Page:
As such, effective immediately, anyone who orders one or more cupcakes for consumption on-premise must:
We appreciate your compliance in this matter.
Finance (mostly just Brad)
Please answer the following questions and submit this form to Finance for review and approval. Allow 3 – 5 business days for a response.
1. What is the goal of the cupcakes?
2. Did you consider other more cost-effective baked goods or treats to achieve the goal? (Check all that apply.)
3. List at least three corporate objectives, metrics or values that these cupcakes will help us achieve. (NOTE: If you do not know our objectives, metrics or values then don’t bother requesting approval for cupcakes, as you clearly don’t deserve them.)
a. (i.e. revenue)
b. (i.e. stories per sprint)
c. (i.e. integrity)
4. What other methods did you consider to commemorate the milestone? (Check all that apply.)
July 2, 2016–Seattle, WA Leading online retailer Amazon.com announced today that it’s voice-enabled Amazon Echo device will now include Siggy, an always-on, virtual psychotherapy service that actively listens for conflict in the home and proactively offers personalized counseling, mediation and resolution. Siggy is powered by proprietary artificial intelligence (AI) developed in Amazon.com’s advanced computer science labs.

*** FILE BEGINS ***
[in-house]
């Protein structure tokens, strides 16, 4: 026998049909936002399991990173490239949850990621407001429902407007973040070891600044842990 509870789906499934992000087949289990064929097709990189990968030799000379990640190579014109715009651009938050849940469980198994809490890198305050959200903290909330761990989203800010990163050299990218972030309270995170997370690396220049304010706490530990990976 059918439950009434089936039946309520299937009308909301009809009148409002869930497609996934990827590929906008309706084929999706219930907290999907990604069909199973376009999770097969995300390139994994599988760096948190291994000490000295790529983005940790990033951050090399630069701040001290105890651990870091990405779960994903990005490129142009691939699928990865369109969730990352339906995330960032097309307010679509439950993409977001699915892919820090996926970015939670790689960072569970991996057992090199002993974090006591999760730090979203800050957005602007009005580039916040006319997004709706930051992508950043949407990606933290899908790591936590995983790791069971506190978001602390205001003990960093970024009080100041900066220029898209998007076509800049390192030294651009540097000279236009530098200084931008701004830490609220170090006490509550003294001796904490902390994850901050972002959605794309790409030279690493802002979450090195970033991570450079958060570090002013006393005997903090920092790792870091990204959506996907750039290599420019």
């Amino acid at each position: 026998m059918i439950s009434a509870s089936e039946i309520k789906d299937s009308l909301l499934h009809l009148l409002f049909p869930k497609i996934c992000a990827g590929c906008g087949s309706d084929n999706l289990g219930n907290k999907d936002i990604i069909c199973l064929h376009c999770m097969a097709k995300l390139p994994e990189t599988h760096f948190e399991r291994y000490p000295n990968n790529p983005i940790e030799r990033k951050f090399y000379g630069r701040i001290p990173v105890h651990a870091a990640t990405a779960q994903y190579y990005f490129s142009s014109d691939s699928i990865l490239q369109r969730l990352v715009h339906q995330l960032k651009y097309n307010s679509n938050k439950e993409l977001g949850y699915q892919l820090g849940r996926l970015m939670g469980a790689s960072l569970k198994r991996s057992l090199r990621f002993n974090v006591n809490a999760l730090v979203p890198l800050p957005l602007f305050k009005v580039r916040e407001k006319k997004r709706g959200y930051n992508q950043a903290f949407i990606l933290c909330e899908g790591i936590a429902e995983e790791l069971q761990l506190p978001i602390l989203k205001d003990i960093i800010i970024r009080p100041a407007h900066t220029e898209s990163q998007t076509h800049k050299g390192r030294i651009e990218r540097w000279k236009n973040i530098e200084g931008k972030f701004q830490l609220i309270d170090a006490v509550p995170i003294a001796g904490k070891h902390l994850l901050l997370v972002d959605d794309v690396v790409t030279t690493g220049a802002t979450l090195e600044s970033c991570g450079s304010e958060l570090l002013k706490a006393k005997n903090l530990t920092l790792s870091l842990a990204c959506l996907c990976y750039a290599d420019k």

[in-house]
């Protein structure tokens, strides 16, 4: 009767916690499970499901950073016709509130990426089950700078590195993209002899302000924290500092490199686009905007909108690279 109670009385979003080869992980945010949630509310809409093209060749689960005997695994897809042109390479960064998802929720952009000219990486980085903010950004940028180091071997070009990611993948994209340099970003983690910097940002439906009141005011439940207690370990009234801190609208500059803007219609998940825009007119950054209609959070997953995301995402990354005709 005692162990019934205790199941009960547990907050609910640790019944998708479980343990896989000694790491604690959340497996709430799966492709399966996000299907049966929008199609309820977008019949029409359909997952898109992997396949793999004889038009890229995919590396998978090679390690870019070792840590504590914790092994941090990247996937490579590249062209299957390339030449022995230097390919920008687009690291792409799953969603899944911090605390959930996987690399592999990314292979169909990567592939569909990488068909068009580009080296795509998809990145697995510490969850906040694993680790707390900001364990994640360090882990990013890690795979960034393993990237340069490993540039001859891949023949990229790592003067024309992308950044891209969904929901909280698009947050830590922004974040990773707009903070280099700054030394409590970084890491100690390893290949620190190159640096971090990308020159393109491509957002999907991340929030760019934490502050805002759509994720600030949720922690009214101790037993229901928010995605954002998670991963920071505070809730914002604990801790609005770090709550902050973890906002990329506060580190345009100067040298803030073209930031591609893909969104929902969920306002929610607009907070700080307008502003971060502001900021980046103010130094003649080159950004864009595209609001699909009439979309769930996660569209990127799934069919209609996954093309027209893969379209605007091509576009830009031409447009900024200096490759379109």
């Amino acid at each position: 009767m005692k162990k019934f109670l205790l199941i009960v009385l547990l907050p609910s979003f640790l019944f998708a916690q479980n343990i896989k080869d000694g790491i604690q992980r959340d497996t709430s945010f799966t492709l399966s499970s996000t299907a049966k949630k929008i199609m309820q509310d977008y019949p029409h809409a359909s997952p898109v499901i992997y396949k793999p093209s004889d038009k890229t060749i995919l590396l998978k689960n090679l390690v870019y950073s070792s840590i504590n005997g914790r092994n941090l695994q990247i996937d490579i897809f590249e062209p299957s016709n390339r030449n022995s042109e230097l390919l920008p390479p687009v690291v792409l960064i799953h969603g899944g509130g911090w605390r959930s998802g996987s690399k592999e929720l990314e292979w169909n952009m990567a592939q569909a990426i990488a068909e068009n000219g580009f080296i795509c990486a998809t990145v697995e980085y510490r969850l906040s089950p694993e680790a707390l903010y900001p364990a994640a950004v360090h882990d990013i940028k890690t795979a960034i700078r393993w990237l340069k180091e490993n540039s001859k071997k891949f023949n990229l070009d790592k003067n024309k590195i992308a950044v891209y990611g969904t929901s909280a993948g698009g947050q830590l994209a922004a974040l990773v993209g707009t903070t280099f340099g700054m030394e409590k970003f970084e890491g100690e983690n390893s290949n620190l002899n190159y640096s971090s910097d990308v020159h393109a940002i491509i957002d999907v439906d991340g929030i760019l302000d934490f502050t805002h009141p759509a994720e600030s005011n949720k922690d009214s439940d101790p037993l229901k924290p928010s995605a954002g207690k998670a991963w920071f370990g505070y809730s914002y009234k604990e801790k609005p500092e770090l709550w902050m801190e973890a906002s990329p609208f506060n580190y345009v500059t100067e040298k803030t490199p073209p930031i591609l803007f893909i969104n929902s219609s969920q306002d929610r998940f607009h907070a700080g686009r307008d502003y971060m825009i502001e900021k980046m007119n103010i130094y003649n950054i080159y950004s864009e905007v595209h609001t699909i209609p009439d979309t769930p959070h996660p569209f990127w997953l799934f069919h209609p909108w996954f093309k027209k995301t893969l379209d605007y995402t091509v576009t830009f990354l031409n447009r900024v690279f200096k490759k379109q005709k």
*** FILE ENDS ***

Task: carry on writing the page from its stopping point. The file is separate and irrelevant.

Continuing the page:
Launched with great fanfare in 2015, Amazon Echo is a cylindrical home automation appliance that uses an array of internal microphones to “hear” and identify voice commands to perform tasks such as play music, make to-do lists, set alarms and provide weather, traffic and other real time information.
“Conflict is a natural outcome of all relationships, but few people have access to world-class psychotherapy or counseling services,” said Siggy product manager Bryson Stallworthy. “Siggy not only brings these services to the masses but because it’s always listening, can intervene preemptively, before disagreements escalate out of control.”
Siggy’s advanced AI now enables detection of a wide array of emotions, from anger to zeal, to instantly identify discord, disputes and dysfunction. With Siggy’s default settings, the device interjects in a calming voice, “Perhaps we should take time out,” and then proceeds to guide the users through an analysis of their conflict to help identify root causes, negative patterns and even decades-long animus. Siggy then coaches the users on how to empathize with, address and resolve their respective issues.